Integrative Nutritionist and Health Coach, Neha Ranglani mentioned,”While it is natural to indulge in some traditional delicacies during festivals, it is always wise to know when to draw a line. Sweets and savories, although gratifying in the short-term, have a far-reaching negative impact on our health in the long term. This makes it imperative to eat as healthily as possible. This harvest festival, I would urge you to start your new year right by making some mindful changes to the traditional snacking. It can be simply substituting the traditional sweets with a handful of almonds. Almonds are a healthy addition to your diet as they have a host of essential nutrients such as vitamin e, iron, magnesium, zinc among others. Research suggests that consuming almonds daily may help control the progression of conditions such as pre-diabetes, and keep your heart healthy5.”

Renowned Kannada actress, Pranitha Subhash said, “Sankranti is a time when we celebrate by cooking some delicious traditional delicacies at our home and exchange gifts with our friends and family. However, keeping our health intact is something I am very cautious about. Hence, I try to incorporate as many healthy ingredients in our festival foods, as possible. One such example is almonds. They are easy and quick to flavor and go with just about any Indian masala/spices. Almonds are also a source of essential nutrients like vitamin E, iron, magnesium, zinc etc. I also make sure to pack a box of almonds along with the gifts as almonds are known to be auspicious and a gift of good health.”

Renowned Indian television & film actress, Nisha Ganesh said, “Pongal is celebrated at our home as a part of our family tradition. And just like all festivals, we exchange gifts with our friends and family during this occasion. However, I try to do it a little differently and in the healthiest way possible. This is why I make sure to add a box of almonds in the kitty. Almonds are a source of several essential nutrients such as vitamin E, iron, zinc among others, which help in immunity building and as a result keep us healthy. I would recommend you to do the same and make sure to add a handful of almonds in your daily diet.

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2 Jenkins DJ, Kendall CW, Marchie A, Parker TL, Connelly PW, Qian W, Haight JS, Faulkner D, Vidgen E, Lapsley KG, Spiller GA. Dose response of almonds on coronary heart disease risk factors: blood lipids, oxidized low-density lipoproteins, lipoprotein(a), homocysteine, and pulmonary nitric oxide: a randomized, controlled, crossover trial. Circulation. 2002; 106(11): 1327-32.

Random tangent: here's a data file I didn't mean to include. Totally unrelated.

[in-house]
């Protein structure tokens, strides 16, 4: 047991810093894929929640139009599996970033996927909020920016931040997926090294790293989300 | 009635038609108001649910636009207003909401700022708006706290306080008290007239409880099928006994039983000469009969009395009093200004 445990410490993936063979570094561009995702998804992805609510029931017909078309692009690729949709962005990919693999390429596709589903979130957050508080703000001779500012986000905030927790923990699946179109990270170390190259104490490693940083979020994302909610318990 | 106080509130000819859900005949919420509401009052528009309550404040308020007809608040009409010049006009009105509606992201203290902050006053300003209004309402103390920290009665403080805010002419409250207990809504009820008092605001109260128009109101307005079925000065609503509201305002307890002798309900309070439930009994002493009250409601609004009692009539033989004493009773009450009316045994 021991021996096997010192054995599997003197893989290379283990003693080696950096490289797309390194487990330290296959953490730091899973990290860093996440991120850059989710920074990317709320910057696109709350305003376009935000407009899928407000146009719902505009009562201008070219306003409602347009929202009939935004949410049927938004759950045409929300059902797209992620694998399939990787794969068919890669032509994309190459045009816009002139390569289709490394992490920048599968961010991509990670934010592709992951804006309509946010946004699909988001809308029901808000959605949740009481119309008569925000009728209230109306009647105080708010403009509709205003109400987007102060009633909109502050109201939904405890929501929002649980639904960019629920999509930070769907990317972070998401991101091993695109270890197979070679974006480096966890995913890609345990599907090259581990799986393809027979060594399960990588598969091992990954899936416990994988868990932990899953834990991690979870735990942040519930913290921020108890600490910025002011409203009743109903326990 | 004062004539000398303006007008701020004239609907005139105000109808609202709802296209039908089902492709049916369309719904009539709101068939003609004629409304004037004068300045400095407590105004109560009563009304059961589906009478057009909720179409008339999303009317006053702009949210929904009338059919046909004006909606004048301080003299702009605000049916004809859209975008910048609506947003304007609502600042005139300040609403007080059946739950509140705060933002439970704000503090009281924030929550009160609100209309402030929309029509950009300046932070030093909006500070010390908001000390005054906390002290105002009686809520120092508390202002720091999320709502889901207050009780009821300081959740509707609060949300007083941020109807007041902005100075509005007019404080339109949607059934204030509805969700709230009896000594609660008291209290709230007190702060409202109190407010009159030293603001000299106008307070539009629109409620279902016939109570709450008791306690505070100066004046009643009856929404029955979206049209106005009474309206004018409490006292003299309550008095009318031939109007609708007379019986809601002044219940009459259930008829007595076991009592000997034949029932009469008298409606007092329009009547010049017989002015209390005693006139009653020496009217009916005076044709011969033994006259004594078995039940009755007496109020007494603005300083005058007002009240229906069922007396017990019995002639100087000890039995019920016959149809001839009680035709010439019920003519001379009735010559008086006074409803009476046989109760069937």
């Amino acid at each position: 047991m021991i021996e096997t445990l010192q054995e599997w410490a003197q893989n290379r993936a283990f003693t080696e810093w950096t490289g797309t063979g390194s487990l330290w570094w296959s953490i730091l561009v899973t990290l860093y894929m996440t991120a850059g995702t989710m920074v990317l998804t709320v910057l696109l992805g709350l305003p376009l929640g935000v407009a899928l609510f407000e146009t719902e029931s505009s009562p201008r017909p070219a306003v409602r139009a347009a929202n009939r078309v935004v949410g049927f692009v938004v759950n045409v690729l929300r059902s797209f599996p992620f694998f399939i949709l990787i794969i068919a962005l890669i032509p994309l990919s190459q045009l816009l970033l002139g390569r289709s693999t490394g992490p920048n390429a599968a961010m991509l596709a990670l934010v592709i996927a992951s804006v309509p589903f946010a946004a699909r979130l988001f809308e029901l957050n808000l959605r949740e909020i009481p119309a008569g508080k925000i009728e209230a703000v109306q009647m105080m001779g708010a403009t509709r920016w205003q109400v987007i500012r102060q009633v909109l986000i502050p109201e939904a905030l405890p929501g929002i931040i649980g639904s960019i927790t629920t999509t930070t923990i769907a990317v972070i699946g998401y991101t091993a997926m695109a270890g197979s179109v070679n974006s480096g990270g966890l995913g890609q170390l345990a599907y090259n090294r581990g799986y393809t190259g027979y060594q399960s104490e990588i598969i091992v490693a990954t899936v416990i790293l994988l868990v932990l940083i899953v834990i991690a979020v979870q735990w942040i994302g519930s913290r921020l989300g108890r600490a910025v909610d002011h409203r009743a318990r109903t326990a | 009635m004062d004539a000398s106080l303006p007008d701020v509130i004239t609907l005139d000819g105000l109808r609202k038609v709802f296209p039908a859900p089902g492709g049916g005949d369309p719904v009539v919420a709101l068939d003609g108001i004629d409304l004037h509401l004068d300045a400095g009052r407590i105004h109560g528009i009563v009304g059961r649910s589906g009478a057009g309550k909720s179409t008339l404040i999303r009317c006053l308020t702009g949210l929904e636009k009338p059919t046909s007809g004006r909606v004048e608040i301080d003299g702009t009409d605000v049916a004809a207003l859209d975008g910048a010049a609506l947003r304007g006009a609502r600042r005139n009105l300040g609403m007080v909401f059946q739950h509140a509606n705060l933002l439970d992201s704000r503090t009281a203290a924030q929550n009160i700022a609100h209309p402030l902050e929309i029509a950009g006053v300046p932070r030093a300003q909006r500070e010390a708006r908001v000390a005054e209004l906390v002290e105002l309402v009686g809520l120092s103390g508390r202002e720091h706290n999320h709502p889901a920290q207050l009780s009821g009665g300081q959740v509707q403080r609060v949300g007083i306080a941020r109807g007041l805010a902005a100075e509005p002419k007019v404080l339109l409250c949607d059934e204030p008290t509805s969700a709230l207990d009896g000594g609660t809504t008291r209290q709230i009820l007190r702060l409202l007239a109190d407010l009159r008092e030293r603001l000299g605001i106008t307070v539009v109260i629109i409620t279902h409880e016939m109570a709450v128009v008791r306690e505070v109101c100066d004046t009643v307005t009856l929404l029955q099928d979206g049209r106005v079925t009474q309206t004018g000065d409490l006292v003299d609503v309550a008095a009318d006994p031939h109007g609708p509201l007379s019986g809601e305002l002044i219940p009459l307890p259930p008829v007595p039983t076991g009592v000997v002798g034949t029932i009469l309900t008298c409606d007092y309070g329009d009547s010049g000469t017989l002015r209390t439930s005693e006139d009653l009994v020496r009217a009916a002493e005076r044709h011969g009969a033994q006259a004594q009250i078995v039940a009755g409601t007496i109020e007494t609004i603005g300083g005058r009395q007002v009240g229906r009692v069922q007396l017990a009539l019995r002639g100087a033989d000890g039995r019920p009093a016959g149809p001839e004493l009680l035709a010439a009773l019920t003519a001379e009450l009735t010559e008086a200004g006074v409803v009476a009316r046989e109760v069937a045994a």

3 Kalita S, Khandewal S, Madan J, Pandya H, Sesikeran B, Krishnaswamy K. Almonds and Cardiovascular Health: A Review. Nutrients. 2018; 10:468. Doi:10.3390/nu10040468.

Musa-Veloso K, Paulionis L, Poon T, Lee HL. The effects of almond consumption on fasting blood lipid levels: a systematic review and meta-analysis of randomised controlled trials.  Journal of Nutritional Science 2016; 5(e34):1-15.


4 Gulati S, Misra A, Pandey RM. Effect of almond supplementation on glycemia and cardiovascular risk factors in Asian Indians in North India with type 2 diabetes mellitus: A 24-week study. Journal of Metabolic Syndrome and Related Disorders.2017:15(2):98-105.

Sweazea KL, Johnston CS, Ricklefs KD, Petersen CN. Almond supplementation in the absence of dietary advice significantly reduces C-reactive protein in subjects with type 2 diabetes. Journal of Functional Foods 2014: 252-259.

Liu, J.-F., Y.-H. Liu, C.-M. Chen, W.-H. Chang, C.-Y. O. Chen. 2012. The effect of almonds on inflammation and oxidative stress in Chinese patients with type 2 diabetes mellitus: a randomized crossover feeding trial. European Journal of Nutrition 2013; 52(3): 927-35.


4 Madan J et al.  Effect of Almond Consumption on Metabolic Risk Factors - Glucose Metabolism, Hyperinsulinemia, Selected Markers of Inflammation: A Randomised Controlled Trial in Adolescents and Young Adults in Mumbai City Frontiers in Nutrition

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Topics: Harvest